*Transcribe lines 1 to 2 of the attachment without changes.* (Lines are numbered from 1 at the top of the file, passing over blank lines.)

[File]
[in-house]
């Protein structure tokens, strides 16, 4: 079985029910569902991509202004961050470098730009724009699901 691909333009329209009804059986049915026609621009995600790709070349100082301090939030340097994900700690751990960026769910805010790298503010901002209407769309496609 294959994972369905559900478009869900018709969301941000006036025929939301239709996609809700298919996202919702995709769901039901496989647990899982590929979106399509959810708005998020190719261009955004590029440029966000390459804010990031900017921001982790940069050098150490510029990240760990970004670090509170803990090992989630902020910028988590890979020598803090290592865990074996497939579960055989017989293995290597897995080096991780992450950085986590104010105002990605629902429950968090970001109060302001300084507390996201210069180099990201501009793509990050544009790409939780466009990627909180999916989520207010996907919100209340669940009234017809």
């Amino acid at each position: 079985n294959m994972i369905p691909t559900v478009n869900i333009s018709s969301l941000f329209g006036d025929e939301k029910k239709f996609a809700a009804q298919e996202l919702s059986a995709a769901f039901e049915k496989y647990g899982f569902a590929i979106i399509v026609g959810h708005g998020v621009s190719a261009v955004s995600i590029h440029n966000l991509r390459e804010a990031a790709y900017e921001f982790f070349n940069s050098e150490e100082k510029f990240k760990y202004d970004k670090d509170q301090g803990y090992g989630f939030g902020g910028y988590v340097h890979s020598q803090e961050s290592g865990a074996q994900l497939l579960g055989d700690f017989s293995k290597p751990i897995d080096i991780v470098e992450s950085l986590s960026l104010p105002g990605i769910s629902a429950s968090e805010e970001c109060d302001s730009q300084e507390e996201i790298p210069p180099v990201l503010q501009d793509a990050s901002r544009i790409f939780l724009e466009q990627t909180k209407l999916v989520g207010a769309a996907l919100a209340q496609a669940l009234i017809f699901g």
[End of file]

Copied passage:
[in-house]
């Protein structure tokens, strides 16, 4: 079985029910569902991509202004961050470098730009724009699901 691909333009329209009804059986049915026609621009995600790709070349100082301090939030340097994900700690751990960026769910805010790298503010901002209407769309496609 294959994972369905559900478009869900018709969301941000006036025929939301239709996609809700298919996202919702995709769901039901496989647990899982590929979106399509959810708005998020190719261009955004590029440029966000390459804010990031900017921001982790940069050098150490510029990240760990970004670090509170803990090992989630902020910028988590890979020598803090290592865990074996497939579960055989017989293995290597897995080096991780992450950085986590104010105002990605629902429950968090970001109060302001300084507390996201210069180099990201501009793509990050544009790409939780466009990627909180999916989520207010996907919100209340669940009234017809």